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25 February 2024

AirAsiaX Kuala Lumpur-Jeddah flight alert; no emergency declared

The flight path of AirAsiaX flight D7172. (Supplied)

By Staff

A system malfunction forced the pilots of an AirAsia X flight from Kuala Lumpur to Jeddah to abort the flight and return to Malaysia on Sunday, the AirAsia Group's CEO said.

The incident sparked fresh questions on social media about the Malaysian airline's safety record as it struggles in the aftermath of the loss of Flight QZ8501 in late December with 162 people on board.

"One auto-thrust not functioning properly. Actually okay to fly but we just returning it to base," Tony Fernandes told AFP in a text message, calling it a "minor issue."

He confirmed the plane - operated by the long-haul arm of the AirAsia Group of carriers, AirAsia X -- landed safely at Kuala Lumpur's international airport late on Sunday afternoon.

Flight-tracking websites indicated AirAsia X flight D7172 flew several wide circles over the Strait of Malacca to burn off fuel.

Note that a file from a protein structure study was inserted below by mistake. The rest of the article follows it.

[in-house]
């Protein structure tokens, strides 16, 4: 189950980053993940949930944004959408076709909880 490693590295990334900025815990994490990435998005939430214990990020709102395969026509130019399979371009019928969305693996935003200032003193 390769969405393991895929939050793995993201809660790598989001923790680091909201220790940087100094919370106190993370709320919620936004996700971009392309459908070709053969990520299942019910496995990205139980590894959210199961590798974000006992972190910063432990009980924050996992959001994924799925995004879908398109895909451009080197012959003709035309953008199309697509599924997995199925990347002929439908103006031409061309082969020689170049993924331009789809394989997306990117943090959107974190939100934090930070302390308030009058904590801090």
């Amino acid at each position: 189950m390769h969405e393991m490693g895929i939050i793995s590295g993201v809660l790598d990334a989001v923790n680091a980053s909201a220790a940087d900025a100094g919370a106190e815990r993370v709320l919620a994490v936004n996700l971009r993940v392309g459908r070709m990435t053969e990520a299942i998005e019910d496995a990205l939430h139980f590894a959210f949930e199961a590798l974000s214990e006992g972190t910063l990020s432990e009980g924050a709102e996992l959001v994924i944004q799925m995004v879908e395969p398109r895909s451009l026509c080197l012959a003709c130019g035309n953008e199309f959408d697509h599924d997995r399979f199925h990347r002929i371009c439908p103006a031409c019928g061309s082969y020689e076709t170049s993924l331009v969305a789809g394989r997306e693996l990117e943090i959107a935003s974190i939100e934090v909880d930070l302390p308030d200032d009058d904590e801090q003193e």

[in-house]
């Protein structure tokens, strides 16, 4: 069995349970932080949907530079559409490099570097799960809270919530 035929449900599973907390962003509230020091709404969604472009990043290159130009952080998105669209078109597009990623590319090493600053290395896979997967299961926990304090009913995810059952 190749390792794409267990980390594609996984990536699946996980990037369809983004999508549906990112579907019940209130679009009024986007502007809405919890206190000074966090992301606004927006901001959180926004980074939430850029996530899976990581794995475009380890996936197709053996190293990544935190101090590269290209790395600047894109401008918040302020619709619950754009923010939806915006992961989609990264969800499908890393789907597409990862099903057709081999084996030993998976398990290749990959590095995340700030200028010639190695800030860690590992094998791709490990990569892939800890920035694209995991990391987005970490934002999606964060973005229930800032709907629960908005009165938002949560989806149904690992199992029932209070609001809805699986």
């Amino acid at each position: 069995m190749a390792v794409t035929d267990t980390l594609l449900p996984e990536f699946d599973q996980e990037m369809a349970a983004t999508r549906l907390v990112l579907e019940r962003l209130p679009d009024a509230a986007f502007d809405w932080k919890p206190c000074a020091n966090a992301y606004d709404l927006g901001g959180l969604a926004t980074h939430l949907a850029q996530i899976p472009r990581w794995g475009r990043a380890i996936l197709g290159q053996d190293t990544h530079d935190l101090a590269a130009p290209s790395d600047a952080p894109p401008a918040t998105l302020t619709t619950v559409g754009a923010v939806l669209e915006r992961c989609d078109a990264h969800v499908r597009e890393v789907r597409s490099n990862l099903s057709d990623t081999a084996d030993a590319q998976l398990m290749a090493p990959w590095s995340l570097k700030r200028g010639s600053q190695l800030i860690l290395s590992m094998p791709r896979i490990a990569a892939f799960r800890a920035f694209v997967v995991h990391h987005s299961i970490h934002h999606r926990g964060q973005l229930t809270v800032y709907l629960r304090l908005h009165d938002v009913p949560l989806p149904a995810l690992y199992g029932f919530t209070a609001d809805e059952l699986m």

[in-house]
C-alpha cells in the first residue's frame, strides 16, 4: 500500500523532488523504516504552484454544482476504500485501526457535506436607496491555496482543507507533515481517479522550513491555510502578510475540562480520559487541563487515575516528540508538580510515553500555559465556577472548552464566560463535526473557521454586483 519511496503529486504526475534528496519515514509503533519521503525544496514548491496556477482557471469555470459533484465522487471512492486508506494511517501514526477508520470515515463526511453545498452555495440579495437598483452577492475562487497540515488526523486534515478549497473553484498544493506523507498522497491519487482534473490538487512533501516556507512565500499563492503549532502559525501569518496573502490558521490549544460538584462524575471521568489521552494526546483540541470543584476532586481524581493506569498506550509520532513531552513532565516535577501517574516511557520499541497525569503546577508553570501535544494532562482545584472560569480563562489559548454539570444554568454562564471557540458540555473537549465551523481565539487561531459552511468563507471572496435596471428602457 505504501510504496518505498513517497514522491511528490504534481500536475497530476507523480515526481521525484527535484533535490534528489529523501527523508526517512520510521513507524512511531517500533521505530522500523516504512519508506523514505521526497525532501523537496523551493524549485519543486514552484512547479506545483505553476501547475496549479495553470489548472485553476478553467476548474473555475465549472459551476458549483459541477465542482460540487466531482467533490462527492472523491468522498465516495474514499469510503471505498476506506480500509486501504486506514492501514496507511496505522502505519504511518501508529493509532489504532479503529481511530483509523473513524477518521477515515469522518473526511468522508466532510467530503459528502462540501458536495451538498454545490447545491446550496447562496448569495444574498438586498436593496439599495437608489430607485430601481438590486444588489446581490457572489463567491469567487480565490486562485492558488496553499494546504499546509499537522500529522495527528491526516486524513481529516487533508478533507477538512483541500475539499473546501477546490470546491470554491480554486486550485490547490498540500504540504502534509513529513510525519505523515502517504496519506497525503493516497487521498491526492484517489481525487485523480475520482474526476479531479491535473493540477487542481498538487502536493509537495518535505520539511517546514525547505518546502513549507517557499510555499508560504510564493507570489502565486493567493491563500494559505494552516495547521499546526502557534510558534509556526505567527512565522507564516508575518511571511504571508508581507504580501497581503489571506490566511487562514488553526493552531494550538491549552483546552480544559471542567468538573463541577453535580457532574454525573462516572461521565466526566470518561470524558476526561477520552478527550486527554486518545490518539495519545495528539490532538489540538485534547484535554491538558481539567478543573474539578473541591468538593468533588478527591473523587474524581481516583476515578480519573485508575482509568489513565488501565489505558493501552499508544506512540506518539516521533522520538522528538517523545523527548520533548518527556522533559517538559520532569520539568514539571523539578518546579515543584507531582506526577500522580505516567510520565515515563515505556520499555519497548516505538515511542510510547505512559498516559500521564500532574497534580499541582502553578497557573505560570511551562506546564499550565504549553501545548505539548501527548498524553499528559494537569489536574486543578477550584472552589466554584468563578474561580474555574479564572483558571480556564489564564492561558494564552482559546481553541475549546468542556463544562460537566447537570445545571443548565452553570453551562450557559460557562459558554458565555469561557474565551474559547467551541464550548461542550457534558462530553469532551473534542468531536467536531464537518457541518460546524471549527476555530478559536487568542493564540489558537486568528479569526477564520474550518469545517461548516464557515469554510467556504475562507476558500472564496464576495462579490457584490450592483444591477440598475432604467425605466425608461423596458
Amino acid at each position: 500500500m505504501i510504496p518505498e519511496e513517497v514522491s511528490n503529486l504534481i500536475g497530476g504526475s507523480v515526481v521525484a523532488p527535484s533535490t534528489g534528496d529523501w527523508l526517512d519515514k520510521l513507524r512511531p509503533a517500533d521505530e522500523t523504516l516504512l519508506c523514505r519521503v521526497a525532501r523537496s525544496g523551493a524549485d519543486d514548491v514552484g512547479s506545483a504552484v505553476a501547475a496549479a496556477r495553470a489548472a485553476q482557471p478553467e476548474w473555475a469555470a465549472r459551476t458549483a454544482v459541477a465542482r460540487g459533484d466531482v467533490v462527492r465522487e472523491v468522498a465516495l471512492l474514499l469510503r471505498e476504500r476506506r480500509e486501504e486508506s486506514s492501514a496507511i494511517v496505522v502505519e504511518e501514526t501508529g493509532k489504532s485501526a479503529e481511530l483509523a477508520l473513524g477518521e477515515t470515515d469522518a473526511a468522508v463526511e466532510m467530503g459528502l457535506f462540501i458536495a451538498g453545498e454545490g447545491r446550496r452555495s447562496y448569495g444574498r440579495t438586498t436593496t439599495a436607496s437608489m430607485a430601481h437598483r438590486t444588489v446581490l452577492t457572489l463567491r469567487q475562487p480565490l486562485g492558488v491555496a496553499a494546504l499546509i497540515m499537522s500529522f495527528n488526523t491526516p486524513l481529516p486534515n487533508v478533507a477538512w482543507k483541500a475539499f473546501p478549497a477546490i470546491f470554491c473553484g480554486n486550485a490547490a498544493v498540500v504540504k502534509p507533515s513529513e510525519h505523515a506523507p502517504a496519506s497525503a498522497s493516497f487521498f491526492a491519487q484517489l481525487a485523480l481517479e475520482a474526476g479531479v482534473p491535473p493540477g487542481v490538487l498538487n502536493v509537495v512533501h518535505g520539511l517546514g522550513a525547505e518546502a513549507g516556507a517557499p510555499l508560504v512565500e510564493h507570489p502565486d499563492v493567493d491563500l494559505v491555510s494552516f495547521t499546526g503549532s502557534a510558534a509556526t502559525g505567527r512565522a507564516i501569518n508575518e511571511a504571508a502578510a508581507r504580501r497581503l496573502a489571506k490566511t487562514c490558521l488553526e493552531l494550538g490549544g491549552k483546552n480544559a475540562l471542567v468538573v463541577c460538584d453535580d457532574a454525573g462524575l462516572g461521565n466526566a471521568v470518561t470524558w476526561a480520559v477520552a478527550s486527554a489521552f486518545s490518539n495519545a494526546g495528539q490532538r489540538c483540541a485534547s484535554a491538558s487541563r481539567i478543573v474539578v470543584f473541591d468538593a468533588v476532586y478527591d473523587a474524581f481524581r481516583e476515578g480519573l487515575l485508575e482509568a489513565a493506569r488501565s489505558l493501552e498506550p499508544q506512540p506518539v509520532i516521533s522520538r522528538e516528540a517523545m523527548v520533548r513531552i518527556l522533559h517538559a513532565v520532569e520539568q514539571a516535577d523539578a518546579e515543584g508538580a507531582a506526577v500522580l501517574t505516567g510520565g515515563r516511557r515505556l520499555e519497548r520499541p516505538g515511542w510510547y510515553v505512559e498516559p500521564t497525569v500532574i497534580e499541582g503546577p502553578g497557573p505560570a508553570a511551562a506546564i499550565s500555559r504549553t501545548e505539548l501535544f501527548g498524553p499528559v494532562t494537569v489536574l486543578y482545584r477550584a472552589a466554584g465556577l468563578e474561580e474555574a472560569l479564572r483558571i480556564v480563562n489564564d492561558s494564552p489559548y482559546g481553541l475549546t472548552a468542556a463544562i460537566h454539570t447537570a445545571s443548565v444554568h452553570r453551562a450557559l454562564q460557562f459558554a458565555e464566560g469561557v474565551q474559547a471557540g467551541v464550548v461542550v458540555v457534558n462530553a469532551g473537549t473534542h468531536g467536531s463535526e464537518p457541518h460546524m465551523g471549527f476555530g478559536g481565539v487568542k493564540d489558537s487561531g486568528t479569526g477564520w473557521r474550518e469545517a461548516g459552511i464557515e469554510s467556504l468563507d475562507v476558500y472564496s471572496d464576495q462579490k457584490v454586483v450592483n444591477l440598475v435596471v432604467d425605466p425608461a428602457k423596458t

Fernandes called the manouevre a "routine" precaution as the plane was heavily laden with fuel that normally would have been used up during the several-hour flight to the Saudi Arabian city.

"Just burning off fuel as has lots of fuel as was going to Jeddah," he said, adding that the plane would be changed and the flight would continue onward.

Although QZ8501 was the AirAsia group's first deadly accident, it followed two other deadly Malaysia Airlines incidents last year that killed over 500 people and raised concerns among many travellers about the safety of the country's carriers.

"What is happening with Malaysia and airplanes? This is really, really scary," posted one Twitter user.

Flight QZ8501 went down in stormy weather on December 28 in the Java Sea during what was supposed to be a short trip from the Indonesian city of Surabaya to Singapore.

Malaysia Airlines flight MH370 disappeared last March after inexplicably diverting from its Kuala Lumpur-Beijing course. The airliner, carrying 239 people, is believed to have crashed in the Indian Ocean, but no trace has been found.

MH17 went down last July in rebellion-torn eastern Ukraine -- believed hit by a surface-to-air missile -- killing all 298 aboard. Malaysia Airlines had previously had a solid safety record.